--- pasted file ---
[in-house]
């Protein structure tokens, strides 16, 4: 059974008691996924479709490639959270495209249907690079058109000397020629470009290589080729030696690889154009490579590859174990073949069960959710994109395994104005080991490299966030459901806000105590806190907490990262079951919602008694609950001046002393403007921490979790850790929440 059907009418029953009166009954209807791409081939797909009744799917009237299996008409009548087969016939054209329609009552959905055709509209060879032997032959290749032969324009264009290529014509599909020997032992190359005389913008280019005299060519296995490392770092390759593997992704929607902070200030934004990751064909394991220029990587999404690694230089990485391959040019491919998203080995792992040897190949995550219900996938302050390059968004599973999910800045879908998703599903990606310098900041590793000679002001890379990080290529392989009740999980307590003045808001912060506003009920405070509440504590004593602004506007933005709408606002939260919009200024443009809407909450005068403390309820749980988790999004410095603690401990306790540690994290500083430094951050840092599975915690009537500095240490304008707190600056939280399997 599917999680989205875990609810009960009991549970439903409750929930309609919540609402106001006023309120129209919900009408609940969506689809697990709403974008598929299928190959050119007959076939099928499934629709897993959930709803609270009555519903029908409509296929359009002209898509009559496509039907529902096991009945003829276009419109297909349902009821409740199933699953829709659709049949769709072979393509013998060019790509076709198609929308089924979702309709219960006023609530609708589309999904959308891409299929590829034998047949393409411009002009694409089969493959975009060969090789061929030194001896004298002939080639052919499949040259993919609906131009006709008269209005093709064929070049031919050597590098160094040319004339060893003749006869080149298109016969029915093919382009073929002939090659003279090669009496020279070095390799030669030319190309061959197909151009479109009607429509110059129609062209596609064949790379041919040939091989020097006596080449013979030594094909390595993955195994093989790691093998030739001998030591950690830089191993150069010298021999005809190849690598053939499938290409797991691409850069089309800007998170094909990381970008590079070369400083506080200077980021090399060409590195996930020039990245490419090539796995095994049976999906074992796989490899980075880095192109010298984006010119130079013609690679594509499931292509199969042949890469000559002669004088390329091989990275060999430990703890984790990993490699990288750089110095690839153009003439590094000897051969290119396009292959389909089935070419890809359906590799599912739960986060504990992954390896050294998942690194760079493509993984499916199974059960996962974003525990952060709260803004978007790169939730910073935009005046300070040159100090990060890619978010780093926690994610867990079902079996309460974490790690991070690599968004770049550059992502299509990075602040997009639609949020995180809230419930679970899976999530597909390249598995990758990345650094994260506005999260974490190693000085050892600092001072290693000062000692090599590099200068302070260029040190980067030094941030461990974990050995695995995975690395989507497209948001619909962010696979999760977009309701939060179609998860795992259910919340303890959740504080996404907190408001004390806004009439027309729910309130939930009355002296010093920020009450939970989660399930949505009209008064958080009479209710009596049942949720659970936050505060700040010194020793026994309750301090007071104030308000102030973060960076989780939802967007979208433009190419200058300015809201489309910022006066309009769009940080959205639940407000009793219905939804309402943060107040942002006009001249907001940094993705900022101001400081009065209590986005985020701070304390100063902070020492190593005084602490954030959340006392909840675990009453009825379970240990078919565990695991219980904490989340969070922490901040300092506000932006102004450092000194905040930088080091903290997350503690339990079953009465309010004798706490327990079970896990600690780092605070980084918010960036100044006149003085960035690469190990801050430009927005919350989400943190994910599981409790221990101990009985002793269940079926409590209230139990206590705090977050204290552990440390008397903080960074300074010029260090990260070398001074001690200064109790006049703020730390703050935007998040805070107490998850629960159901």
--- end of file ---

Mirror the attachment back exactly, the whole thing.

[in-house]
């Protein structure tokens, strides 16, 4: 059974008691996924479709490639959270495209249907690079058109000397020629470009290589080729030696690889154009490579590859174990073949069960959710994109395994104005080991490299966030459901806000105590806190907490990262079951919602008694609950001046002393403007921490979790850790929440 059907009418029953009166009954209807791409081939797909009744799917009237299996008409009548087969016939054209329609009552959905055709509209060879032997032959290749032969324009264009290529014509599909020997032992190359005389913008280019005299060519296995490392770092390759593997992704929607902070200030934004990751064909394991220029990587999404690694230089990485391959040019491919998203080995792992040897190949995550219900996938302050390059968004599973999910800045879908998703599903990606310098900041590793000679002001890379990080290529392989009740999980307590003045808001912060506003009920405070509440504590004593602004506007933005709408606002939260919009200024443009809407909450005068403390309820749980988790999004410095603690401990306790540690994290500083430094951050840092599975915690009537500095240490304008707190600056939280399997 599917999680989205875990609810009960009991549970439903409750929930309609919540609402106001006023309120129209919900009408609940969506689809697990709403974008598929299928190959050119007959076939099928499934629709897993959930709803609270009555519903029908409509296929359009002209898509009559496509039907529902096991009945003829276009419109297909349902009821409740199933699953829709659709049949769709072979393509013998060019790509076709198609929308089924979702309709219960006023609530609708589309999904959308891409299929590829034998047949393409411009002009694409089969493959975009060969090789061929030194001896004298002939080639052919499949040259993919609906131009006709008269209005093709064929070049031919050597590098160094040319004339060893003749006869080149298109016969029915093919382009073929002939090659003279090669009496020279070095390799030669030319190309061959197909151009479109009607429509110059129609062209596609064949790379041919040939091989020097006596080449013979030594094909390595993955195994093989790691093998030739001998030591950690830089191993150069010298021999005809190849690598053939499938290409797991691409850069089309800007998170094909990381970008590079070369400083506080200077980021090399060409590195996930020039990245490419090539796995095994049976999906074992796989490899980075880095192109010298984006010119130079013609690679594509499931292509199969042949890469000559002669004088390329091989990275060999430990703890984790990993490699990288750089110095690839153009003439590094000897051969290119396009292959389909089935070419890809359906590799599912739960986060504990992954390896050294998942690194760079493509993984499916199974059960996962974003525990952060709260803004978007790169939730910073935009005046300070040159100090990060890619978010780093926690994610867990079902079996309460974490790690991070690599968004770049550059992502299509990075602040997009639609949020995180809230419930679970899976999530597909390249598995990758990345650094994260506005999260974490190693000085050892600092001072290693000062000692090599590099200068302070260029040190980067030094941030461990974990050995695995995975690395989507497209948001619909962010696979999760977009309701939060179609998860795992259910919340303890959740504080996404907190408001004390806004009439027309729910309130939930009355002296010093920020009450939970989660399930949505009209008064958080009479209710009596049942949720659970936050505060700040010194020793026994309750301090007071104030308000102030973060960076989780939802967007979208433009190419200058300015809201489309910022006066309009769009940080959205639940407000009793219905939804309402943060107040942002006009001249907001940094993705900022101001400081009065209590986005985020701070304390100063902070020492190593005084602490954030959340006392909840675990009453009825379970240990078919565990695991219980904490989340969070922490901040300092506000932006102004450092000194905040930088080091903290997350503690339990079953009465309010004798706490327990079970896990600690780092605070980084918010960036100044006149003085960035690469190990801050430009927005919350989400943190994910599981409790221990101990009985002793269940079926409590209230139990206590705090977050204290552990440390008397903080960074300074010029260090990260070398001074001690200064109790006049703020730390703050935007998040805070107490998850629960159901």